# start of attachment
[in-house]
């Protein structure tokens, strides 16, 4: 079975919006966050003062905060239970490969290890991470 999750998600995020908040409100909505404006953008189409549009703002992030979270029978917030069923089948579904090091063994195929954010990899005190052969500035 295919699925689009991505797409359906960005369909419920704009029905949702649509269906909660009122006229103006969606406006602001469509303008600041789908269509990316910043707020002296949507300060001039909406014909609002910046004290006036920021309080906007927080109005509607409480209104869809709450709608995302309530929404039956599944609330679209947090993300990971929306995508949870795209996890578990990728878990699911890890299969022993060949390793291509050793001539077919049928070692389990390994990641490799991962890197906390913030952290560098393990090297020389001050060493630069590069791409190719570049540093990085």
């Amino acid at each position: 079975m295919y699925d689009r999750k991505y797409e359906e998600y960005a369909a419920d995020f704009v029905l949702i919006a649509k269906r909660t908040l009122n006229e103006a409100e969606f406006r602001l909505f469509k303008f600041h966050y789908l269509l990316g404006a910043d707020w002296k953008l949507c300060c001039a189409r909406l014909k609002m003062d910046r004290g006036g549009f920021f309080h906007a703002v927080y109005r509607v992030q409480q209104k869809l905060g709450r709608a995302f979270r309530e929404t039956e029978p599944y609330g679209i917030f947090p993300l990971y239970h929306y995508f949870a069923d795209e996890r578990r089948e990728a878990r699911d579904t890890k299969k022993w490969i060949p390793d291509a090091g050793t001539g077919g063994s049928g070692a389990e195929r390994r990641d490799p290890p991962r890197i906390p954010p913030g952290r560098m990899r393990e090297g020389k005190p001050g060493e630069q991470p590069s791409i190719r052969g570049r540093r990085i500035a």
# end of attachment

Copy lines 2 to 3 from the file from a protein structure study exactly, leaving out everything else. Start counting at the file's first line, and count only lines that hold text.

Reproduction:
């Protein structure tokens, strides 16, 4: 079975919006966050003062905060239970490969290890991470 999750998600995020908040409100909505404006953008189409549009703002992030979270029978917030069923089948579904090091063994195929954010990899005190052969500035 295919699925689009991505797409359906960005369909419920704009029905949702649509269906909660009122006229103006969606406006602001469509303008600041789908269509990316910043707020002296949507300060001039909406014909609002910046004290006036920021309080906007927080109005509607409480209104869809709450709608995302309530929404039956599944609330679209947090993300990971929306995508949870795209996890578990990728878990699911890890299969022993060949390793291509050793001539077919049928070692389990390994990641490799991962890197906390913030952290560098393990090297020389001050060493630069590069791409190719570049540093990085």
């Amino acid at each position: 079975m295919y699925d689009r999750k991505y797409e359906e998600y960005a369909a419920d995020f704009v029905l949702i919006a649509k269906r909660t908040l009122n006229e103006a409100e969606f406006r602001l909505f469509k303008f600041h966050y789908l269509l990316g404006a910043d707020w002296k953008l949507c300060c001039a189409r909406l014909k609002m003062d910046r004290g006036g549009f920021f309080h906007a703002v927080y109005r509607v992030q409480q209104k869809l905060g709450r709608a995302f979270r309530e929404t039956e029978p599944y609330g679209i917030f947090p993300l990971y239970h929306y995508f949870a069923d795209e996890r578990r089948e990728a878990r699911d579904t890890k299969k022993w490969i060949p390793d291509a090091g050793t001539g077919g063994s049928g070692a389990e195929r390994r990641d490799p290890p991962r890197i906390p954010p913030g952290r560098m990899r393990e090297g020389k005190p001050g060493e630069q991470p590069s791409i190719r052969g570049r540093r990085i500035a």